Unexpected change takes getting used to… whether it’s Brexit or babies.
Thursday’s vote in Great Britain to leave the European Union triggered huge volatility in markets around the world. The British pound collapsed like a thinly traded penny stock, falling 8 percent to 30-year lows. The Spanish stock market fell 12 percent, and U.S. shares declined 3.5 percent on Friday, as measured by the S&P 500. Overall, stock markets around the world lost more than US$2 trillion in value.
Brexit was no Black Swan. But most people who read (and write) the financial media believed that U.K. voters would decide that staying in the European Union was the smarter thing to do. When in fact U.K. voters decided to exit, many investors – in the same echo chamber of the financial media – were taken by surprise.
The winners of uncertainty
Among other things, Brexit is a big steaming serving of uncertainty. Investors hate uncertainty – and the reflex is to sell in the face of it. Short-term market volatility is a great way for nimble traders to profit from nervous sellers.
What investors do with that cash is buy so-called safe havens assets. Gold (the best insurance for market uncertainty, as we’ve written before) jumped nearly 5 percent on Friday. And gold miners, as measured by the VanEck Vectors Gold Miners ETF (ticker: GDX), rose nearly 6 percent. The Japanese yen moved up almost 4 percent versus the U.S. dollar.
The Chinese stock market (Shanghai Composite Index), largely insulated from what happens in the rest of the world thanks to capital controls and limitations on international portfolio investment, fell a modest 1.3 percent.
It will take a while for investors to get used to the new reality of Great Britain leaving the European Union, and to understand the economic, financial and political implications of it. What happens to the 44 percent of British exports that go to the European Union? How will Brexit affect banks, and the pharmaceutical industry, and automakers, and every other industry? Where will the millions of British citizens living in Europe go? How will Londoners find someone to unclog their sinks?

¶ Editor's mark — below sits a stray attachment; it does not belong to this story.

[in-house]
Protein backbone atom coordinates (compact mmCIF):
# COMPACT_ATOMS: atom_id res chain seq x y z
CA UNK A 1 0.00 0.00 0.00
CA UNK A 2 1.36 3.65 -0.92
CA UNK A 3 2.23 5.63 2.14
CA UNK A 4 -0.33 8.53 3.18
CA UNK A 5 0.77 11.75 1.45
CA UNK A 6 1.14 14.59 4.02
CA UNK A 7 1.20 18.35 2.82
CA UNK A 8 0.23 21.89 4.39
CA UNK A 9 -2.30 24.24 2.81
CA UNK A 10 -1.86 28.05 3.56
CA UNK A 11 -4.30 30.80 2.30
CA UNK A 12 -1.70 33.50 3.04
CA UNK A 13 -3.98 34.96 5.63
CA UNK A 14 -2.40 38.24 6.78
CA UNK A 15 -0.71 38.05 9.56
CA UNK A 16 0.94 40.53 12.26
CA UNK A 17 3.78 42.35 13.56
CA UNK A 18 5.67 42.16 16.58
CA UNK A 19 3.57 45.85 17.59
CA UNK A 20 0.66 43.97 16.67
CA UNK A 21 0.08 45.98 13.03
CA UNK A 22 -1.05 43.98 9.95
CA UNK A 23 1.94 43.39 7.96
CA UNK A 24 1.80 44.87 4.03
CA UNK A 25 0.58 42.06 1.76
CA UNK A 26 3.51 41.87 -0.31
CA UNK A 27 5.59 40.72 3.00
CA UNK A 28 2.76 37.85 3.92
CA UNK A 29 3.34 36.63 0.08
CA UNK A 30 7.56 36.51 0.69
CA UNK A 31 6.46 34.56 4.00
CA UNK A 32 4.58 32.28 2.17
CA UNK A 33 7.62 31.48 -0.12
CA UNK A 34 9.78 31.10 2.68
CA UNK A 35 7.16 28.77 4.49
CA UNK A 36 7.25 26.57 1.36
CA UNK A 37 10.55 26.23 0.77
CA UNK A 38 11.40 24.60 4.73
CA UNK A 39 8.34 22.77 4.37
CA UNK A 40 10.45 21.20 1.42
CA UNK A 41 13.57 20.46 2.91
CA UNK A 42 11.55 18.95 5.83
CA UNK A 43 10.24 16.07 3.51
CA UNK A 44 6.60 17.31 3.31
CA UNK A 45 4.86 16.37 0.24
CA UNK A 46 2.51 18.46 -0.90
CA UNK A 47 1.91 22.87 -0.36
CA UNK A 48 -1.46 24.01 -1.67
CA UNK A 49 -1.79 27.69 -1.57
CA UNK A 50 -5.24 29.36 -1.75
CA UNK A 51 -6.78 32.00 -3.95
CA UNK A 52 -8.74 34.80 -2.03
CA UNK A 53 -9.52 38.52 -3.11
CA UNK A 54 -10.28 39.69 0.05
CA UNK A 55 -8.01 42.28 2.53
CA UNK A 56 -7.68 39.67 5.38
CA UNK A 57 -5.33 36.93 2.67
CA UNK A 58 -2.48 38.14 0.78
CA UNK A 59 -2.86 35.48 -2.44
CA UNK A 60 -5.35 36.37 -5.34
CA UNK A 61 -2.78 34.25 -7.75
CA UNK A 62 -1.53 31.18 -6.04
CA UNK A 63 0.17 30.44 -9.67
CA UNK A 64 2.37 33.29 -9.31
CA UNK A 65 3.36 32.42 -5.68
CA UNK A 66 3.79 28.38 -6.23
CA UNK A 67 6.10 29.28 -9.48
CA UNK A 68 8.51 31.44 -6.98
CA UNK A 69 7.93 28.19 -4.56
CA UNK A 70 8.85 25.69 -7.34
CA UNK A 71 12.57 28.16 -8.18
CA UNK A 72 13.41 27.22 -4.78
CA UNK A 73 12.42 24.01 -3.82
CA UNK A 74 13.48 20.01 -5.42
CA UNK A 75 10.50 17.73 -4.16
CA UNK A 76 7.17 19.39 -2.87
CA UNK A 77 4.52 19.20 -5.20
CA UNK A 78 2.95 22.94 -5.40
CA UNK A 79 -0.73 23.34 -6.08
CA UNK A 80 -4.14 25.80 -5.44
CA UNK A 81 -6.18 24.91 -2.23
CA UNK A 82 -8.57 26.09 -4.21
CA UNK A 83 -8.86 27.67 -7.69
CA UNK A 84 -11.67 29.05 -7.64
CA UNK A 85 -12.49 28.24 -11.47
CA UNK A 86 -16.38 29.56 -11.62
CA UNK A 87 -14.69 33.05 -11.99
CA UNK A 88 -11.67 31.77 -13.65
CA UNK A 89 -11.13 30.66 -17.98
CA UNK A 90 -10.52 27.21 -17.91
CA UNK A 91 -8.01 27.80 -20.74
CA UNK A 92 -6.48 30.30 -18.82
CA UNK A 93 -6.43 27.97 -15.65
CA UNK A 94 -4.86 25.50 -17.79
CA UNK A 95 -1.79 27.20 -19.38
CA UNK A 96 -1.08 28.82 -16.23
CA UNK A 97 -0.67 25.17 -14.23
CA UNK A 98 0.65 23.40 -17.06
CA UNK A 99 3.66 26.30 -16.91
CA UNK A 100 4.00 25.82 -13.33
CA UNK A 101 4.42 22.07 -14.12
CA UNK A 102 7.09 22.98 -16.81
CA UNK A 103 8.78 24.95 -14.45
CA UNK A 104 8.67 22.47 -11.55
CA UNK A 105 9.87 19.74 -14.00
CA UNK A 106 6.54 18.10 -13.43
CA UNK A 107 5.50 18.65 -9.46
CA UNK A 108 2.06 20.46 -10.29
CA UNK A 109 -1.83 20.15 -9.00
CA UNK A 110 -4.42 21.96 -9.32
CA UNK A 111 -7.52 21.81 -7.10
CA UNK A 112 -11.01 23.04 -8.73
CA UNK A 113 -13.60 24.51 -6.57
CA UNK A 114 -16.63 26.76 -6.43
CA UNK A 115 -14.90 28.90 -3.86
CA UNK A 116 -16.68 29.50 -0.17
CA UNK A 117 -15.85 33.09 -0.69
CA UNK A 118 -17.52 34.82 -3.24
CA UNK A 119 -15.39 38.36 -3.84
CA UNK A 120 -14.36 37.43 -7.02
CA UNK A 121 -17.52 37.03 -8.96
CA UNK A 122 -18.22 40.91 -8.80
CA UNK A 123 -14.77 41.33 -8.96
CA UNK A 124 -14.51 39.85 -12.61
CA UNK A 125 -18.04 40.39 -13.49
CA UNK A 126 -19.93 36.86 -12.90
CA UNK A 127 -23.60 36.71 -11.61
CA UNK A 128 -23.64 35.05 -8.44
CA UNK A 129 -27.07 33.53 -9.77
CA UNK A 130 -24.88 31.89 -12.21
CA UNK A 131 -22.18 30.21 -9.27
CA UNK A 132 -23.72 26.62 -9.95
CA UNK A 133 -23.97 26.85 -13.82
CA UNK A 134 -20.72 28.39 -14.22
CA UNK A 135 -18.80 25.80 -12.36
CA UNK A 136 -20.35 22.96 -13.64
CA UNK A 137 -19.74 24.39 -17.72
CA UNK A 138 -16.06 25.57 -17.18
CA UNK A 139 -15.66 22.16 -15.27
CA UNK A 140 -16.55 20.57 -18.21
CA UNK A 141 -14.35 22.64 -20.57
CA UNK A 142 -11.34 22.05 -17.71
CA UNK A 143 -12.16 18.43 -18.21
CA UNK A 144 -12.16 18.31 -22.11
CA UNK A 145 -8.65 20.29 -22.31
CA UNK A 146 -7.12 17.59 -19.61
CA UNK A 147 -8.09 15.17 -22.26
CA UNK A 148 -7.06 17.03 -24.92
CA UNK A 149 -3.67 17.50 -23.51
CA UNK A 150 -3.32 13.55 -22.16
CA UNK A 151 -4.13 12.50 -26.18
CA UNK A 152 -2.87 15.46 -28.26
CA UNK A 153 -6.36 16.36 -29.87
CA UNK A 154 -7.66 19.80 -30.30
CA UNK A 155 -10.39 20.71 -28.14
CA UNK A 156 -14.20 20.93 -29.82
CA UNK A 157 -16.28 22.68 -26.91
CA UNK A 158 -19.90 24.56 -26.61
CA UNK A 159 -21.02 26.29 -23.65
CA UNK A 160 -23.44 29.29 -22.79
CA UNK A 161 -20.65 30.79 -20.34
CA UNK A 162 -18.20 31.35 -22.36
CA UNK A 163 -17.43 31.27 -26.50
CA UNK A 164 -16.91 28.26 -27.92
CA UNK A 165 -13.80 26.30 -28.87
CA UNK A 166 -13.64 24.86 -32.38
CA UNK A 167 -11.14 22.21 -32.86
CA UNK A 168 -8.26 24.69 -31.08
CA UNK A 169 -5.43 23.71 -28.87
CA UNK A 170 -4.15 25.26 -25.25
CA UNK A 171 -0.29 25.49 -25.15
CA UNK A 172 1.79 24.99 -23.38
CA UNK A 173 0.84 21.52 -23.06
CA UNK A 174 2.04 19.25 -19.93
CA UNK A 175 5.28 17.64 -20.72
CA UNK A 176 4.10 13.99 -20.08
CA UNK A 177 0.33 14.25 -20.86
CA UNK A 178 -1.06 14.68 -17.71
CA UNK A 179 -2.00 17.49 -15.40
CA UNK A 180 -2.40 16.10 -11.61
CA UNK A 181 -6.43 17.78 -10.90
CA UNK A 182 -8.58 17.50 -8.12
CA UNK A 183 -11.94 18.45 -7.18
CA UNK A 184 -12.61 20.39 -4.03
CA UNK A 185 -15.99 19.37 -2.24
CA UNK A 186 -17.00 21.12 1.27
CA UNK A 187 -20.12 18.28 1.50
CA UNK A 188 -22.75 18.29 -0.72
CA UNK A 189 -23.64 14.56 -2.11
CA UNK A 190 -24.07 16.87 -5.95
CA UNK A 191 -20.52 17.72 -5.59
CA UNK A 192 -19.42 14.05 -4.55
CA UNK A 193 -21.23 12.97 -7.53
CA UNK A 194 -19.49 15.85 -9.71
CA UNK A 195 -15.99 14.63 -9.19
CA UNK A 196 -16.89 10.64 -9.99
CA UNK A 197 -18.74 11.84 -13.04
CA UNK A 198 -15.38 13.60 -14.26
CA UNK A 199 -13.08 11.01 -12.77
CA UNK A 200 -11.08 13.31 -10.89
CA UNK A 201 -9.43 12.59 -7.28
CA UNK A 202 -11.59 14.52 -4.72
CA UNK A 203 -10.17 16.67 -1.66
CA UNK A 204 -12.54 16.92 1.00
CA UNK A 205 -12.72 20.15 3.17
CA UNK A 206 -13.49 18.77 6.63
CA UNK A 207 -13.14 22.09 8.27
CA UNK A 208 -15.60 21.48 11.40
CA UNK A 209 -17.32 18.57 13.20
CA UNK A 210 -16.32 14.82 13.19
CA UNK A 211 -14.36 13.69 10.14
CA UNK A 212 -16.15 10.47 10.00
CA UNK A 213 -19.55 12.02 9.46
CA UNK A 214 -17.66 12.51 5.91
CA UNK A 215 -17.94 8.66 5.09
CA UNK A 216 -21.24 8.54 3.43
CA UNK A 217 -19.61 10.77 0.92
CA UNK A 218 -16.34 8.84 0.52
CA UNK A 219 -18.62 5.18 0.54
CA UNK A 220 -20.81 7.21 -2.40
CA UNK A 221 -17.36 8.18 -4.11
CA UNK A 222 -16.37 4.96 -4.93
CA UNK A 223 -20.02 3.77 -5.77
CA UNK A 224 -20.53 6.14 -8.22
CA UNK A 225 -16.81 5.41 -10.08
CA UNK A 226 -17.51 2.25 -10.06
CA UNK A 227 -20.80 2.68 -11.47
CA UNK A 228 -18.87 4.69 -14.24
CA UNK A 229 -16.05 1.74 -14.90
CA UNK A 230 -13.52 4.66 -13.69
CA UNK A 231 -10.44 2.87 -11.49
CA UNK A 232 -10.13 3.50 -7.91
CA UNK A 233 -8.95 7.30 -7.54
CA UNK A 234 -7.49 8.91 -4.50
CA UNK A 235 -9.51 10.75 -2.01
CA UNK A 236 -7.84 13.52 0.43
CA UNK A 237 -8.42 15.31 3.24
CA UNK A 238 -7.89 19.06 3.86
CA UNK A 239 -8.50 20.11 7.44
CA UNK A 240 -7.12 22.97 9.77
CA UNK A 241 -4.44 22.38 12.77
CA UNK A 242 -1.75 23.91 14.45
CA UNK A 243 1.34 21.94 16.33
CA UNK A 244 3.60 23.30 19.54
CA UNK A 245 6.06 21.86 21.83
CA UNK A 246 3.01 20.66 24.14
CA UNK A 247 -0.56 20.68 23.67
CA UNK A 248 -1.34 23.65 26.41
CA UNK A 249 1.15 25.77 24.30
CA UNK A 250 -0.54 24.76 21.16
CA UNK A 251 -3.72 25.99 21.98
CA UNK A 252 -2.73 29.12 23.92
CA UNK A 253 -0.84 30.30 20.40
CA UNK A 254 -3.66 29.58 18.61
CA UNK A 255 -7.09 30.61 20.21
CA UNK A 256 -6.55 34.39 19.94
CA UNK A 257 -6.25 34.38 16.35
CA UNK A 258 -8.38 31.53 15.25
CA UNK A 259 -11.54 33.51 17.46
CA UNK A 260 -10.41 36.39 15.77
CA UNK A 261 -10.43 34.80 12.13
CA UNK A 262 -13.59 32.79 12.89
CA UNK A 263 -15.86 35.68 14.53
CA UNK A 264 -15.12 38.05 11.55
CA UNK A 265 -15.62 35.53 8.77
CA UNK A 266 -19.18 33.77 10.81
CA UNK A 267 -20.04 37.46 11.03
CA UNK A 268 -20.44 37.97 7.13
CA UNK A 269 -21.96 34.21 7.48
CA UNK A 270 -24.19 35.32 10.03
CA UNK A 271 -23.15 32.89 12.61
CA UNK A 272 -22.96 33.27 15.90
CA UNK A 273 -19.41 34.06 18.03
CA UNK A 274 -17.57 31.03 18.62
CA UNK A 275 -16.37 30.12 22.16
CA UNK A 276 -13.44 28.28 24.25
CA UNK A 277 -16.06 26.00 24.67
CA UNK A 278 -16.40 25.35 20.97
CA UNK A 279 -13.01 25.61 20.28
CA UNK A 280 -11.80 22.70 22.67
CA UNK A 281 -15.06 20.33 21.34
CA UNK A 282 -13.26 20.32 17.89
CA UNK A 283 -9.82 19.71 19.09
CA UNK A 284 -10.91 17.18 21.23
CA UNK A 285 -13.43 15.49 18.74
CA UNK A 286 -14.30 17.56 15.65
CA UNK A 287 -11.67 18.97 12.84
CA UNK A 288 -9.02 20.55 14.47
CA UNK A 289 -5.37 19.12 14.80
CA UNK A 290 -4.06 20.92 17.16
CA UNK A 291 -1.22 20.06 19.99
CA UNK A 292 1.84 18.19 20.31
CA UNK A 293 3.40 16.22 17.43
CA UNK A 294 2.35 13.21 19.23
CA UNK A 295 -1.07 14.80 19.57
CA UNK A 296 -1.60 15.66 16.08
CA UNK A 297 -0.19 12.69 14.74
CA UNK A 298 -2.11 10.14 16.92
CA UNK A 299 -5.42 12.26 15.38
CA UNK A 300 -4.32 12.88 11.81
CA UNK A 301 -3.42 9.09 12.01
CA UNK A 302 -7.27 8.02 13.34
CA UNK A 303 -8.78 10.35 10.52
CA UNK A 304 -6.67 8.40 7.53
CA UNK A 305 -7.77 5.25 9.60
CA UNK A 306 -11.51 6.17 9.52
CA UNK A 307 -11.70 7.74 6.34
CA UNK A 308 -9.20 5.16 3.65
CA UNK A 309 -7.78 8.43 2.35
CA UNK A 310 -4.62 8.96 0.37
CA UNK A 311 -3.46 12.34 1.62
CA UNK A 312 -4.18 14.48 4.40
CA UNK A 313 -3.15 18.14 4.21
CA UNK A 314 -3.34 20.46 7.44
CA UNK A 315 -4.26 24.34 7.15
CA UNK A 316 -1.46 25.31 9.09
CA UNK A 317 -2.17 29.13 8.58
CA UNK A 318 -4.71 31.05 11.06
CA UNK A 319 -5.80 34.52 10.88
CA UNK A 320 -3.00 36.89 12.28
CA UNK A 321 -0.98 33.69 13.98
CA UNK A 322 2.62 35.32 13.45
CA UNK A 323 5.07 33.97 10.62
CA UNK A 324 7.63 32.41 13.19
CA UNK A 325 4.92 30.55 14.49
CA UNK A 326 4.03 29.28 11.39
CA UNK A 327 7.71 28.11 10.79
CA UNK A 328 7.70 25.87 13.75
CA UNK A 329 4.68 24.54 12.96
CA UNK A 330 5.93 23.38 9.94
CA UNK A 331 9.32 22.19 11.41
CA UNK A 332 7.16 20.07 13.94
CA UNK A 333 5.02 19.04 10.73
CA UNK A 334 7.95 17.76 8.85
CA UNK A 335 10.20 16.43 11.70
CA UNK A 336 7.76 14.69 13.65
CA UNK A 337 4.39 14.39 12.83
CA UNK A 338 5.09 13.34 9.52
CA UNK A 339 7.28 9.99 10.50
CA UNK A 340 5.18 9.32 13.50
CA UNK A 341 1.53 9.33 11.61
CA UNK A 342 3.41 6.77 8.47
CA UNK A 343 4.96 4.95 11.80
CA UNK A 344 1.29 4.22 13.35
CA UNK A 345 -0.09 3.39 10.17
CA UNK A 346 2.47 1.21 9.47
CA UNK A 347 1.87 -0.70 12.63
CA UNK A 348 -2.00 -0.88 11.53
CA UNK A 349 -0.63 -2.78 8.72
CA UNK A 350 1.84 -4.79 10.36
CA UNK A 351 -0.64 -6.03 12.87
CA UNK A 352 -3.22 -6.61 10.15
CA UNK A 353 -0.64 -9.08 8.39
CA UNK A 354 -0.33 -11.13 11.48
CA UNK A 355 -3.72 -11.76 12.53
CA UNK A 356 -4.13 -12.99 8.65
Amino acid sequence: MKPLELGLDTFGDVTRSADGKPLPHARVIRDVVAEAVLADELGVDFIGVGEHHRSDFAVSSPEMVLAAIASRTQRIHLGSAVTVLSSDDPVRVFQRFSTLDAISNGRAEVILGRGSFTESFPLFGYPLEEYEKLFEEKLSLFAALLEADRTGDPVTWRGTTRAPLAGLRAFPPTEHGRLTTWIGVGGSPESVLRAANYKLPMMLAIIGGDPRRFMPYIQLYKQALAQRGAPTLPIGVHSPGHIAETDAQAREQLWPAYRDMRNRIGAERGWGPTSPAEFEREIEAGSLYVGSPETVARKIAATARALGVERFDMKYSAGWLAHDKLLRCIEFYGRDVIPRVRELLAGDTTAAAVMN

Pregnant with Brexit
In that way, Brexit is like pregnancy. Even if you were anticipating the possibility (and especially if you were not), the news that you’re going to have a baby is a sudden shock (the equivalent of the sharp declines in markets on Friday). After that, the many changes that a needy small person will impose on your life take some time to get used to. Your initial euphoria – and/or alarm – will wear off as the new reality settles in with you.
That process is what will happen in coming days with Brexit. Markets are made up of millions of individuals with their own agendas, concerns and challenges. Brexit will take a while to be “priced in” to the market, as investors begin to figure out the specifics of what Brexit will entail, and what it will mean for Britain, and for the future of Europe, and for the global economy.
Meanwhile, overblown initial reactions to Brexit (“the most significant political risk the world has experienced since the Cuban Missile Crisis,” wrote one commentator) will be tempered after some reflection. Market volatility will decline as investors get used to Brexit. As we wrote recently, countries in Asia have a lot to fear. But it isn’t the end of the world: It’s just a different world that takes some getting used to.